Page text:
G: Does pipeline development take place before post production begins? — So once the pipeline is set into place your job is done — or is it an ongoing process that evolves throughout the life of the project?

CA: A place that has good respect for pipeline is always working on developing optimizing and evolving they’re pipeline. Pipeline is a topic that is very broad; it deals with the everyday artist tools, which is what most people limited to, but also expands to IT, production, and HR. Pipeline is about the big picture of running a business. It helps to ensure the maximum output with the least amount of input necessary. These days it is becoming a deciding factor on whether a studio stays open or goes under.

G: How did you end up working on Star Trek Into Darkness? How long were you working on the film?

CA: My involvement with Star Trek Into the Darkness was through the development of one of several tools I created for Pixomondo world-wide adoption. These tools were part of a larger effort to unify the studio under what I refer to as a modular non-linear asset flow pipeline. The tools that were used to achieve this included: a proprietary hierarchal referencing system for 3dsMax and an easy to use render pass manager system that had full Deadline and Shotgun integration for versioning and batch submissions of elements to the farm. The nature of this type of development is that it’s not usually adopted by the entire studio in one swift move. Instead, a single show that is early into production will be used as the test bed. In this case, it was the crew and supervisor for Die Hard 5 who took the ball and ran with this new pipeline that allowed us to quickly prove the difference that these tools were going to make in our ability to create the work faster with more revisions and hopefully less overtime. They were also critical in helping us workout some of the main bugs within the new workflow.

Due to the success of the Die Hard Show, the Star Trek crew showed great interest in adopting the new tools. However, the asset system proved to be tricky because it meant retrofitting certain parts of the show that had already been approved using the older pipeline. At that point we switched our focus towards moving Star Trek into our new render pass manager tool workflow. The tool was adopted quickly with only small bugs being reported which I was able to immediately address. The scope of Star Trek show pushed the render pass manager to some pretty crazy limits which made it evident that I needed to optimize the code. At the same time the trek artists and artists evaluating the tool in other branches were coming up with a number of exciting feature request which were impossible to ignore. All in all, I was on and off-the show helping with development for around 8 months.

G: Did you encounter any challenges while working on the project? Were you mentally stretched in any particular way, or learn something new as a pipeline developer, that you would like to share while working on Star Trek Into Darkness?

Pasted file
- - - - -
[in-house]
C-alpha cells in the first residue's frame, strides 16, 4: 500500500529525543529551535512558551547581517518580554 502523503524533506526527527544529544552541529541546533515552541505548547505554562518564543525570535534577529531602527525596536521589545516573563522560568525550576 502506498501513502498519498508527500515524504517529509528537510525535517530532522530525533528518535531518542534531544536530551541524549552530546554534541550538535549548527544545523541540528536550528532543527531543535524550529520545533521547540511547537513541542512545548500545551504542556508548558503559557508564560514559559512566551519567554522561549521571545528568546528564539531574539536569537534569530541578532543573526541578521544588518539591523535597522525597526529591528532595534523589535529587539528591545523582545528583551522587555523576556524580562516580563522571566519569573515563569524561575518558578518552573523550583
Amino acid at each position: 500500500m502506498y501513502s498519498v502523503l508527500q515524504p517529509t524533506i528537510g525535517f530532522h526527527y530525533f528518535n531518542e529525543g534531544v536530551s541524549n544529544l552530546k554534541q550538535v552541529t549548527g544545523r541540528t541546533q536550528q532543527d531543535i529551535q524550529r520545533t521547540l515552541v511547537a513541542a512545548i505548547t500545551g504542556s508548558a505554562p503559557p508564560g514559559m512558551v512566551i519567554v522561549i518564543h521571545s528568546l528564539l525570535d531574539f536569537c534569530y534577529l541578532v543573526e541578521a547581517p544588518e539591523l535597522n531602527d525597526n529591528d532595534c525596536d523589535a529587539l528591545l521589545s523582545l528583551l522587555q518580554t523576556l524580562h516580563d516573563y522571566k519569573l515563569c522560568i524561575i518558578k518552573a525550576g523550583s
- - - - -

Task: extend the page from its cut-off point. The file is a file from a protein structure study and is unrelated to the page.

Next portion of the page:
CA: As a developer at Pixomondo the biggest challenge is being able to keep track of how changes effect each and every branch. Changing something that seems insignificant can have devastating effects at another branch. During Star Trek, we were in the process of unifying our pipeline across all branches and all shows to facilitate asset and work sharing. Since each branch has a unique history, and pipeline legacy a developer must tread carefully sense things that he/she takes for granted might not work in other facilities. Hitting these types of walls usually means taking a detour into fixing a different set problems before one can continue to make progress with the original task. It can be a slow process and can greatly test people’s patience at times.

G: What projects are you working on currently?

CA: I am currently taking some time off to develop some pipeline tools. For anyone who’s interested I have some information about it on my blog.

G: Is the role of a pipeline developer your end goal, or is it a stepping stone towards something else? Do you intend to take on another role in the future?

CA: I enjoy being a supervisor and I wouldn’t mind getting back into that sometime. Ideally, I would like to do more consulting, training, independent software development, and remote support.

G: For people striving to become a VFX artist in the industry, can you offer any advice on how they can get their “foot in the door?” Are there any pit falls you would recommend avoiding that you personally experienced?

CA: It seems to me that companies looking to hire pipeline developers are putting great value on computer science or equivalent degrees. Pursuing this area of study is probably a more direct way to getting into pipeline work than a degree in art which I received.